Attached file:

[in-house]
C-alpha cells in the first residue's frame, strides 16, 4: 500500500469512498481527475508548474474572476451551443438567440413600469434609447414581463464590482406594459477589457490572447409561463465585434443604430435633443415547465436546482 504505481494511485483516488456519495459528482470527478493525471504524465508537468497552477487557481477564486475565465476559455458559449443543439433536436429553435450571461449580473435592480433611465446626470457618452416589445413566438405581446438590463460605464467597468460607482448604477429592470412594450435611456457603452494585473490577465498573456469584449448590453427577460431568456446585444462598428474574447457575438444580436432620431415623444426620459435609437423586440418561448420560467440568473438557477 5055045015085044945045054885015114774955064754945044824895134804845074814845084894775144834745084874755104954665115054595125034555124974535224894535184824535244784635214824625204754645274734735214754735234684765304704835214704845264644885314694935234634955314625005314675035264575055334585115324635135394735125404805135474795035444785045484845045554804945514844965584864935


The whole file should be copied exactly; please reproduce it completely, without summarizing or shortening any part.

[in-house]
C-alpha cells in the first residue's frame, strides 16, 4: 500500500469512498481527475508548474474572476451551443438567440413600469434609447414581463464590482406594459477589457490572447409561463465585434443604430435633443415547465436546482 504505481494511485483516488456519495459528482470527478493525471504524465508537468497552477487557481477564486475565465476559455458559449443543439433536436429553435450571461449580473435592480433611465446626470457618452416589445413566438405581446438590463460605464467597468460607482448604477429592470412594450435611456457603452494585473490577465498573456469584449448590453427577460431568456446585444462598428474574447457575438444580436432620431415623444426620459435609437423586440418561448420560467440568473438557477 5055045015085044945045054885015114774955064754945044824895134804845074814845084894775144834745084874755104954665115054595125034555124974535224894535184824535244784635214824625204754645274734735214754735234684765304704835214704845264644885314694935234634955314625005314675035264575055334585115324635135394735125404805135474795035444785045484845045554804945514844965584864935